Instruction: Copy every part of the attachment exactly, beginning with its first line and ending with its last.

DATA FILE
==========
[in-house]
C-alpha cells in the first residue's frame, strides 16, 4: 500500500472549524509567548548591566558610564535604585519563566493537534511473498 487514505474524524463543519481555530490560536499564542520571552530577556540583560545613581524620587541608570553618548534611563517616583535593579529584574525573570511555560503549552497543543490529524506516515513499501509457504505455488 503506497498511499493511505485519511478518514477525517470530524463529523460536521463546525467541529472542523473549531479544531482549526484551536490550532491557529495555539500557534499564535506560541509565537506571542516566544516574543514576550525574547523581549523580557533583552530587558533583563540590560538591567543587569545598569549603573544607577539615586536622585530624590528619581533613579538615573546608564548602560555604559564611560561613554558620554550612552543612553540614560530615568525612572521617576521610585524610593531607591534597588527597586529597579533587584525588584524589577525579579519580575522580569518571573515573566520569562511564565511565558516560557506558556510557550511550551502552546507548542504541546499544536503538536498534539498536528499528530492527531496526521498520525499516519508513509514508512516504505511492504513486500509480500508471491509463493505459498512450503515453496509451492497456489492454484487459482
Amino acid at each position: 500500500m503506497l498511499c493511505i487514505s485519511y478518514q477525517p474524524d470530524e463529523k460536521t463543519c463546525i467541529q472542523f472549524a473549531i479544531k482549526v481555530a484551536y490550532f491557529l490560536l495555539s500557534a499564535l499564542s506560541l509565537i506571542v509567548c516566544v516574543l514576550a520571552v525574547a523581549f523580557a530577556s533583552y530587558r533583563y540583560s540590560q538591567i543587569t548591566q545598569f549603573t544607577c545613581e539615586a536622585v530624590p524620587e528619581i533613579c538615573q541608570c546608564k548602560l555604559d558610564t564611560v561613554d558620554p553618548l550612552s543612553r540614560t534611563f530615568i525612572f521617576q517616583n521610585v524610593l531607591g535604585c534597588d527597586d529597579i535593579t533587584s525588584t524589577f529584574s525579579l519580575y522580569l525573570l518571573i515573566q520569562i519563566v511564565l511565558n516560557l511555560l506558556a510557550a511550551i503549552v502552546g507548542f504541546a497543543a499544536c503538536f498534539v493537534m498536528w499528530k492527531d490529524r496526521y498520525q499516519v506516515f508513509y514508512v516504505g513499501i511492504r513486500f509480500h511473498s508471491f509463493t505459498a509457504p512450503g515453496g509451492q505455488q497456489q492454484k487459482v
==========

[in-house]
C-alpha cells in the first residue's frame, strides 16, 4: 500500500472549524509567548548591566558610564535604585519563566493537534511473498 487514505474524524463543519481555530490560536499564542520571552530577556540583560545613581524620587541608570553618548534611563517616583535593579529584574525573570511555560503549552497543543490529524506516515513499501509457504505455488 503506497498511499493511505485519511478518514477525517470530524463529523460536521463546525467541529472542523473549531479544531482549526484551536490550532491557529495555539500557534499564535506560541509565537506571542516566544516574543514576550525574547523581549523580557533583552530587558533583563540590560538591567543587569545598569549603573544607577539615586536622585530624590528619581533613579538615573546608564548602560555604559564611560561613554558620554550612552543612553540614560530615568525612572521617576521610585524610593531607591534597588527597586529597579533587584525588584524589577525579579519580575522580569518571573515573566520569562511564565511565558516560557506558556510557550511550551502552546507548542504541546499544536503538536498534539498536528499528530492527531496526521498520525499516519508513509514508512516504505511492504513486500509480500508471491509463493505459498512450503515453496509451492497456489492454484487459482
Amino acid at each position: 500500500m503506497l498511499c493511505i487514505s485519511y478518514q477525517p474524524d470530524e463529523k460536521t463543519c463546525i467541529q472542523f472549524a473549531i479544531k482549526v481555530a484551536y490550532f491557529l490560536l495555539s500557534a499564535l499564542s506560541l509565537i506571542v509567548c516566544v516574543l514576550a520571552v525574547a523581549f523580557a530577556s533583552y530587558r533583563y540583560s540590560q538591567i543587569t548591566q545598569f549603573t544607577c545613581e539615586a536622585v530624590p524620587e528619581i533613579c538615573q541608570c546608564k548602560l555604559d558610564t564611560v561613554d558620554p553618548l550612552s543612553r540614560t534611563f530615568i525612572f521617576q517616583n521610585v524610593l531607591g535604585c534597588d527597586d529597579i535593579t533587584s525588584t524589577f529584574s525579579l519580575y522580569l525573570l518571573i515573566q520569562i519563566v511564565l511565558n516560557l511555560l506558556a510557550a511550551i503549552v502552546g507548542f504541546a497543543a499544536c503538536f498534539v493537534m498536528w499528530k492527531d490529524r496526521y498520525q499516519v506516515f508513509y514508512v516504505g513499501i511492504r513486500f509480500h511473498s508471491f509463493t505459498a509457504p512450503g515453496g509451492q505455488q497456489q492454484k487459482v